Hickey: Michael Divinity Jr. He has been the most productive freshman with 13 tackles including one for loss. This is a veteran team. Not many choices to be had here.
Spiegelman: I don’t think you’ll notice his name in the box score very much, but freshman linebacker Michael Divinity Jr. has played very well when he’s been on the field. The All-American from New Orleans’ West Bank was thrust into a starting timeshare with Tashawn Bower once Corey Thompson was injured in fall camp. Divinity, a 5-star recruit, has responded with 13 tackles, including one for loss, as a true freshman.
Suss: D.J. Chark. While not exactly a newcomer, the junior wide receiver had never caught a pass prior to this season. But in 2016, he’s established himself as LSU’s best deep threat, averaging more than 13 yards per catch with one touchdown. He’s also run the ball well, carrying five times for 53 yards on end arounds and jet sweeps.
Who are the three most important players in the second half?
Hickey: Derrius Guice, Leonard Fournette, Jamal Adams. Guice is nice, but if Fournette doesn’t get back onto the field in the second half of the year the Tigers will be spending Christmas in Shreveport for the Independence Bowl. (Not that there’s anything wrong with that…)
Etling is certainly a capable game-manager, but it will be interesting to see if he can become something more under Steve Ensminger. They’re going to need him to be to beat the likes of Ole Miss, Alabama or Texas A&M.
It can be difficult to pick the most talented player on LSU’s defense, but a lot of people think it’s Adams. He’ll need to continue elevating his game with the league’s best offenses on tap, especially now that fellow safety Rickey Jefferson will be out of the lineup for an extended period of time.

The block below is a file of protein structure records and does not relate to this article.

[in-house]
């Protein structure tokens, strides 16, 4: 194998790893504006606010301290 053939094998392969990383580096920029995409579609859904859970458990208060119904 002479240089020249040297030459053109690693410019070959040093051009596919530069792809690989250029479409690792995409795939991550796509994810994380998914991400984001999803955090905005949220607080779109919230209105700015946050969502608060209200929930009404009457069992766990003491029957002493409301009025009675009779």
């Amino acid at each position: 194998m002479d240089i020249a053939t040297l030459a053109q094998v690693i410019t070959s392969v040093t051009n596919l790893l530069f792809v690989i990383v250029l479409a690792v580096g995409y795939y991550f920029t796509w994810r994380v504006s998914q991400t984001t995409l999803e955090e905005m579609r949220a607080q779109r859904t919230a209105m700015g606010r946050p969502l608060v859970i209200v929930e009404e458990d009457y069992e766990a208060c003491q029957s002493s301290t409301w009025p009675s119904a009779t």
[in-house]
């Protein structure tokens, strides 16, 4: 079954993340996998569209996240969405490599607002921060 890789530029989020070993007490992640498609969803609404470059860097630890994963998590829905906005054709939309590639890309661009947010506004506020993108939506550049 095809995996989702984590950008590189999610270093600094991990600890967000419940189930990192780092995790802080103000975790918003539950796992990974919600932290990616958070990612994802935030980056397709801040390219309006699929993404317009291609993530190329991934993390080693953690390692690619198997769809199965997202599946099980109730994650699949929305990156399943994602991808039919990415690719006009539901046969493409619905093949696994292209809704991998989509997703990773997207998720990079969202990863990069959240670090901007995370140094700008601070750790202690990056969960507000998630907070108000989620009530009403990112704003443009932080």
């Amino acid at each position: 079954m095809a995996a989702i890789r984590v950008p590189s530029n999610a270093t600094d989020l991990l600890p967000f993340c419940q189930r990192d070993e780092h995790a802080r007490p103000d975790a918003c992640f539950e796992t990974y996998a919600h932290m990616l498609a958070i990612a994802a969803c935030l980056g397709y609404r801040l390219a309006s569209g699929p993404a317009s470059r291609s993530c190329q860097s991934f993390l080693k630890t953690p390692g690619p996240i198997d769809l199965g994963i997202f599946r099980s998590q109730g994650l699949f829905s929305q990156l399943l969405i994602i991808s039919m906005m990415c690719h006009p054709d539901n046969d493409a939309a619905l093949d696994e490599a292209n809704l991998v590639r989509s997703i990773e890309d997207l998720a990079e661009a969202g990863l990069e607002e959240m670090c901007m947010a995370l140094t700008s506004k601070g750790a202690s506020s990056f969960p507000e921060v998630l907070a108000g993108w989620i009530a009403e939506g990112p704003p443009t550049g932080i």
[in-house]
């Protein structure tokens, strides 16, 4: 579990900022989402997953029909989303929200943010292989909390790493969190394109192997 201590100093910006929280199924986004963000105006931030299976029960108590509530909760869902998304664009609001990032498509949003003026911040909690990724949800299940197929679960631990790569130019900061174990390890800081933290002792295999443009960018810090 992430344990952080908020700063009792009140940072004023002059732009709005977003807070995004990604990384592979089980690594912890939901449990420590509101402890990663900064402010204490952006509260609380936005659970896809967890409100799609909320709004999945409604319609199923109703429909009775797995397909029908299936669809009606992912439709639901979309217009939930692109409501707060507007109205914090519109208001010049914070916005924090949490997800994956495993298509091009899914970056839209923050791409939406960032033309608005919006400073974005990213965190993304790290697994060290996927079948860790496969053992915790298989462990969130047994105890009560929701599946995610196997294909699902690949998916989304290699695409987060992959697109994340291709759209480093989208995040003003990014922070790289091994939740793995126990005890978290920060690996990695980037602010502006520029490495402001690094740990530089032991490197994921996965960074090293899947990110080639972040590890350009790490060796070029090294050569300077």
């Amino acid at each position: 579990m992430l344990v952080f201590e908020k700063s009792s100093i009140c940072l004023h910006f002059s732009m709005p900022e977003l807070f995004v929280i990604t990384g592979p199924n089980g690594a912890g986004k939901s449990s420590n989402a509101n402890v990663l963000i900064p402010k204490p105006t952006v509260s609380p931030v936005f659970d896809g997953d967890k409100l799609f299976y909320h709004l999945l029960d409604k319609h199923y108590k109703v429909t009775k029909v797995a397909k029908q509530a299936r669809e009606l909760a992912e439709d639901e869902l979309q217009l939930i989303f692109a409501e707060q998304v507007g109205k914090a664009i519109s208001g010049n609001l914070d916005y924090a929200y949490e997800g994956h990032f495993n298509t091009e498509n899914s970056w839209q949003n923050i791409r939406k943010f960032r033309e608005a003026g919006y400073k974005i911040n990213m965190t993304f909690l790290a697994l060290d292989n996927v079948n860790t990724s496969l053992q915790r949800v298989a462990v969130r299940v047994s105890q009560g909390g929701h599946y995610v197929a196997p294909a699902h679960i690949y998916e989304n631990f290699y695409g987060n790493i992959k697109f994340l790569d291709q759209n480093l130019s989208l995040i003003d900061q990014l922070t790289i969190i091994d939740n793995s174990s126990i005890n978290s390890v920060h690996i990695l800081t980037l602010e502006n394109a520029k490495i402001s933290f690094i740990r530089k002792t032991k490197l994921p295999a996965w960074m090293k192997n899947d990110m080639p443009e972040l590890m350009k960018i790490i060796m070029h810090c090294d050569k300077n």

Spiegelman: If LSU is going to make a run in the SEC West, it’s going to be in marquee games against Ole Miss, Alabama, Arkansas and Texas A&M. That’s quite a fun bag of differing teams, so just give me some leeway as I trot out these names.
Leonard Fournette. Yes, remember No. 7? A healthy Fournette is a difference maker on any given Saturday. That’s not to take away from Guice, who has been a marvel to watch, but Fournette is a once-in-a-generation type talent. He can change the dynamic of any game.
Maea Teuhema. Basically, you can sub Teuhema at any position along LSU’s line, which means he’s the team’s LT, LG, RG and RT until further notice. That kind of versatility is what makes him so integral to this team’s success, especially against some marquee defensive fronts like the ones they’ll see from Alabama, Ole Miss and A&M.
Kevin Toliver. He’s a starting cornerback, though I’d still list him behind Tre’Davious White and Donte Jackson on the depth chart. Nonetheless, when Toliver has played well, it makes the LSU secondary unstoppable.
Suss: Donte Jackson. As LSU prepares for dominant spread offenses like Ole Miss, Texas A&M and even Southern Miss, Jackson’s cornerback play opposite White will be extremely important.
Andy Dodd. Poised to take over for Pocic as LSU’s starting center because of injuries to Clapp and Toby Weathersby, Dodd’s ability to lead the offensive line will be key.
Colby Delahoussaye. Since the start of the 2012 season, LSU has played 18 SEC games that were decided by seven points or less. A reliable field goal kicker will be paramount as the team’s schedule gets more and more difficult.
Leonard Fournette’s midseason report card would be …
Spiegelman: Incomplete. To be fair, injuries are out of Fournette’s control. I like that the LSU coaches are being precautious with No. 7 because they should be — particularly since the running game has been absolutely find with Guice, Darrel Williams and Co. stepping up.
Suss: Rushing: Incomplete; Receiving: Incomplete; Blocking: Incomplete; Draft Stock: Incomplete; Health: D+